[cap-talk] A Taxonomy of Current Object-Cap Systems [correction]

David-Sarah Hopwood david.hopwood at industrial-designers.co.uk
Mon Mar 9 05:41:12 EDT 2009


David-Sarah Hopwood wrote:
>    Causal-order
>                If M1 is sent before M2, and both messages are
>                received, then M1 is received before M2.
> 
>    E-order     References are "forked" when sent between processes/vats.
>                If M1 is sent before M2 on the same reference, or if
>                M1 is sent to a reference R and then M2 is sent to a
>                reference forked (maybe indirectly) from R, and both
>                messages are received, then M1 is received before M2.
>                [E, A4]
> 
>    (Point-to-point) FIFO-order
>                If M1 and M2 are sent by process A to process B, and
>                M1 is sent before M2, and both messages are received,
>                then M1 is received before M2. [Erlang, Waterken]

These definitions are slightly weaker than I intended, because it
should not be possible for only M2 to be received without M1 having
been received.

(In systems that support selective or closed-set receives, or that
support both open and closed receives, a process can be modelled as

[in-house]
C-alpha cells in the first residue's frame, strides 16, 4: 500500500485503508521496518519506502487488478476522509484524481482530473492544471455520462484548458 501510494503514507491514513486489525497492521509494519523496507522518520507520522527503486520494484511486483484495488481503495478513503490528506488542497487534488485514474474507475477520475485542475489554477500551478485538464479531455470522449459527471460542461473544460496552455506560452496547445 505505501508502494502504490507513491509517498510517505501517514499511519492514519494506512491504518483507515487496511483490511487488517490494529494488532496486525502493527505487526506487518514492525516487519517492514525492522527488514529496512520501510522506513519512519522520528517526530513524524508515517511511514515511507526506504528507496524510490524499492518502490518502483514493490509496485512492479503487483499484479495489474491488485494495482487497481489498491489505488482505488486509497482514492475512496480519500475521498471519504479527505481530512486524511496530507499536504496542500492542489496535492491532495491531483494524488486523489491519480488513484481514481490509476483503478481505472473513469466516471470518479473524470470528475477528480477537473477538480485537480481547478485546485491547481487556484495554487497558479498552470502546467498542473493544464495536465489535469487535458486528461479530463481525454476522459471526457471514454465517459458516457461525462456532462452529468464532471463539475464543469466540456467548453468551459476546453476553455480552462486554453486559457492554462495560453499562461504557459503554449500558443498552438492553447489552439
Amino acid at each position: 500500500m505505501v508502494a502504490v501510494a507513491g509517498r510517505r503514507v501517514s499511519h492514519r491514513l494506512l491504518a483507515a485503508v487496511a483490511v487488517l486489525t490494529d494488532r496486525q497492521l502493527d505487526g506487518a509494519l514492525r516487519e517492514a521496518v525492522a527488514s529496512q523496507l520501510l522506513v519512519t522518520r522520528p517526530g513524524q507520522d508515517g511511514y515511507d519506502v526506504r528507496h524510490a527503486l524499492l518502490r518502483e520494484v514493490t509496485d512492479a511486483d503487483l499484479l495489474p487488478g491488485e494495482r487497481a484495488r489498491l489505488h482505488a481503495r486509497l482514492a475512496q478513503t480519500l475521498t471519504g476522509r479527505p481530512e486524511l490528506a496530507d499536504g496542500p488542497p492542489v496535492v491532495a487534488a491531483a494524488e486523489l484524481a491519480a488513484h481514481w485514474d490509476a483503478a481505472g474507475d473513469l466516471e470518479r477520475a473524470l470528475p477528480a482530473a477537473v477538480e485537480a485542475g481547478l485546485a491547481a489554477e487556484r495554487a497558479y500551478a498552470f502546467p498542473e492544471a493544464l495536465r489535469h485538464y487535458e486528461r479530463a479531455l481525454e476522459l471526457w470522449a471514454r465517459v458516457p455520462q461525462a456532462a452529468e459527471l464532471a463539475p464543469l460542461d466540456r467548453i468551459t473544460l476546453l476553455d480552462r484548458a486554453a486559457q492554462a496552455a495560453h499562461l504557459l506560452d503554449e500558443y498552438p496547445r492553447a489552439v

having a "mailbox" from which messages are selectively extracted.
"Received" means delivered to the target process mailbox, not
necessarily extracted from the mailbox.)

The corrected definitions are:

     Causal-order
                 If M1 is sent before M2, and M2 is received, then
                 M1 is received before M2.

     E-order     References are "forked" when sent between processes/vats.
                 If M1 is sent before M2 on the same reference, or if
                 M1 is sent to a reference R and then M2 is sent to a
                 reference forked (maybe indirectly) from R, and M2 is
                 received, then M1 is received before M2.
                 [E, A4]

     (Point-to-point) FIFO-order
                 If M1 and M2 are sent by process A to process B, and
                 M1 is sent before M2, and M2 is received, then M1 is
                 received before M2. [Waterken]

Erlang/OTP apparently does not satisfy this stronger definition of
FIFO-order; only the weaker one in my previous message. See
<http://www.cs.chalmers.se/~hanssv/doc/ew07-dist.pdf>.
Note that the PID reuse bug described in section 4.1 of that paper would
need to be fixed in order for Erlang to be considered a capability system
at all. It's the bug described in section 4.2 that weakens the
implemented message ordering.

-- 
David-Sarah Hopwood ⚥




More information about the cap-talk mailing list